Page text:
Comprehensive assessment of sarcopenia and its clinical significance in liver transplantation

Aidan J. Woodward, Matthew Wallen, Leigh C. Ward, Jeff Coombes, Graeme A. Macdonald

Research output: Contribution to journalMeeting Abstractpeer-review


Introduction: Sarcopenia has been associated with an increased risk of pre- and post-liver transplant morbidity and mortality in patients with chronic liver disease (CLD). It is recommended that assessment of sarcopenia should involve measuring skeletal muscle mass (SMM), muscle strength, and physical performance using standardized criteria, such as the European Working Group on Sarcopenia in Older People (EWGSOP) guidelines.1 The aim of this investigation was to examine the prevalence of EWGSOP sarcopenia and explore the prognostic utility of each component in patients undergoing liver transplantation.

Patients and Methods: We prospectively recruited patients with CLD referred to the Queensland Liver Transplant Service. Assessment of sarcopenia was performed according to the guidelines of the EWGSOP, including measurement of SMM, muscle strength, and physical performance.1 SMM was measured using dual energy x-ray absorptiometry (DXA) appendicular lean mass and computed tomography (CT) skeletal muscle area at the level of the third lumbar vertebra. Muscle strength was assessed using isometric handgrip strength on the non-dominant side using a hand dynamometer. Physical performance was assessed using the Sit-to-Stand (STS) test, Short Physical Performance Battery (SPPB), 6-minute Walk Distance (6MWD), and stair climb test. Adverse waiting list outcomes, including hospital admission due to sepsis, hepatic encephalopathy, and gastrointestinal hemorrhage, were collected before transplant. Peri- and post-liver transplant (within 90 days) outcomes were recorded, including sepsis, delayed extubation (>8 hours), reoperation, prolonged intensive care unit length of stay (>3 days), and prolonged hospital length of stay (>21 days). Univariate binary logistic regression was performed for all binary outcomes to test the relationship with potential predictors, including age, MELD score, and etiology of CLD. To identify independent predictors, backward stepwise multiple logistic regression was performed.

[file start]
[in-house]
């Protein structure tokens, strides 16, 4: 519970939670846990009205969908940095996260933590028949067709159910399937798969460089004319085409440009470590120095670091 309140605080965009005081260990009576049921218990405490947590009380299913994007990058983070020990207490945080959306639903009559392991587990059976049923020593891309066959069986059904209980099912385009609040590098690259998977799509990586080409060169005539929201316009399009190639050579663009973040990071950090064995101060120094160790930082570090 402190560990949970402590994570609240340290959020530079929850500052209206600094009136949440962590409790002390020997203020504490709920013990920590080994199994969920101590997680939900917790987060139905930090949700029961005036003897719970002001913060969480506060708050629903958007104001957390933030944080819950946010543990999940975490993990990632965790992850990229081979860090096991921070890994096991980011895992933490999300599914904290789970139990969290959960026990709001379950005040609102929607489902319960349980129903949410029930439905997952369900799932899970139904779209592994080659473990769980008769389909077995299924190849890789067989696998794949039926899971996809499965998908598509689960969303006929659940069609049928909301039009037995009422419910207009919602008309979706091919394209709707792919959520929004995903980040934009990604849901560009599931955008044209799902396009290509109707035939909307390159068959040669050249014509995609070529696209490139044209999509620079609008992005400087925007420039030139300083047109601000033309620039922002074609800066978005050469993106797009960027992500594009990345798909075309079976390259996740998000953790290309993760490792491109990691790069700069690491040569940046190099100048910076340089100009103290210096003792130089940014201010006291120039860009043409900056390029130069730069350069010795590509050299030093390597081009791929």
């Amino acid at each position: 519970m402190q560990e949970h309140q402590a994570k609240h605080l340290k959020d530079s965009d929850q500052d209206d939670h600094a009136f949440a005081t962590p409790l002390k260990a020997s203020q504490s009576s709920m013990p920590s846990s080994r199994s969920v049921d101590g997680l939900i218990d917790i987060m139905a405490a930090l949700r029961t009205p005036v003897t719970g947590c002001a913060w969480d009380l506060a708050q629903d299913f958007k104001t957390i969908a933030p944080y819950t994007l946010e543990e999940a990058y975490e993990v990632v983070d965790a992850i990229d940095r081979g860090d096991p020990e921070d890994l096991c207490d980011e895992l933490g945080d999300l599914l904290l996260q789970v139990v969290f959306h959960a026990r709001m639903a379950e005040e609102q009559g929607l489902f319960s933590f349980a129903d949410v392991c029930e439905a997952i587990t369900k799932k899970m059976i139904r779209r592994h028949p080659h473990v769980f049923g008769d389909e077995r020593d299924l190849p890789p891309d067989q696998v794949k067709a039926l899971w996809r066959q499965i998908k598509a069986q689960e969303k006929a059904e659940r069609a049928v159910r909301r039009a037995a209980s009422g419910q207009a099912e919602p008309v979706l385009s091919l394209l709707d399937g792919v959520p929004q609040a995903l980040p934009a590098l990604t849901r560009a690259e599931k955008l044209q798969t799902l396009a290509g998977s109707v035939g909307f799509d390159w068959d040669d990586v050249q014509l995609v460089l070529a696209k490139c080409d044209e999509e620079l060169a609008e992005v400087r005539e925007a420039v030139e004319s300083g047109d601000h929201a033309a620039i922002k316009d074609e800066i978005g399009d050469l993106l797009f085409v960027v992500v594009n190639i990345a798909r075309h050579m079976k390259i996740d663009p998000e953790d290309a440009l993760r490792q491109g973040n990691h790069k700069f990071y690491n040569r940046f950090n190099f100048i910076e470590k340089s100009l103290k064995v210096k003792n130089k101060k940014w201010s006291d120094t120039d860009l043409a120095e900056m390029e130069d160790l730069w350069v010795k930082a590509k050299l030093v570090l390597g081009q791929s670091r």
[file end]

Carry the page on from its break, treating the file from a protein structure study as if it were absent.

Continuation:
Results: Sixty-eight patients (median age, 55 years [interquartile range, 46–60; 82% male) completed baseline testing, of whom 48 were listed for liver transplant and 44 received a liver transplant. According to the EWGSOP sarcopenia classification system, no patients had “severe sarcopenia,” seven patients (10.3%) had “sarcopenia,” and eight (11.8%) had “pre-sarcopenia.” Lower STS test score was independently associated with pre-transplant non-cholestatic sepsis (odds ratio [OR], 0.53; 95% CI, 0.33–0.83; P = 0.006) and hepatic encephalopathy admission (OR, 0.65; 95% CI, 0.44–0.98; P = 0.038). Lower DXA skeletal muscle index was associated with delayed extubation (OR, 0.39; 95% CI, 0.18–0.85; P = 0.022) and sepsis (OR, 0.22; 95% CI, 0.05–0.90; P = 0.036) after liver transplant. Impaired SPPB (OR, 18.80; 95% CI, 1.54–229.38; P = 0.022) was also an independent predictor of post-transplant sepsis, while an impaired 6MWD was a predictor of prolonged hospital stay (OR, 12.86; 95% CI, 1.16–142.9; P = 0.038).

Conclusion: Measures of SMM and physical performance demonstrated independent associations with pre- and post-transplant outcomes, including sepsis, hepatic encephalopathy admissions, delayed extubation, and prolonged hospital stay. The multi-component assessment of sarcopenia provides different prognostic information in patients with CLD undergoing liver transplantation. Comprehensive assessment of sarcopenia as recommended by the EWGSOP is supported by our results.
Original languageEnglish
Pages (from-to)s78
Number of pages1
JournalJournal of Gastroenterology and Hepatology (Australia)
Issue numberS2
Publication statusPublished - Sep 2018
Externally publishedYes


  • Sarcopenia
  • liver transplantation


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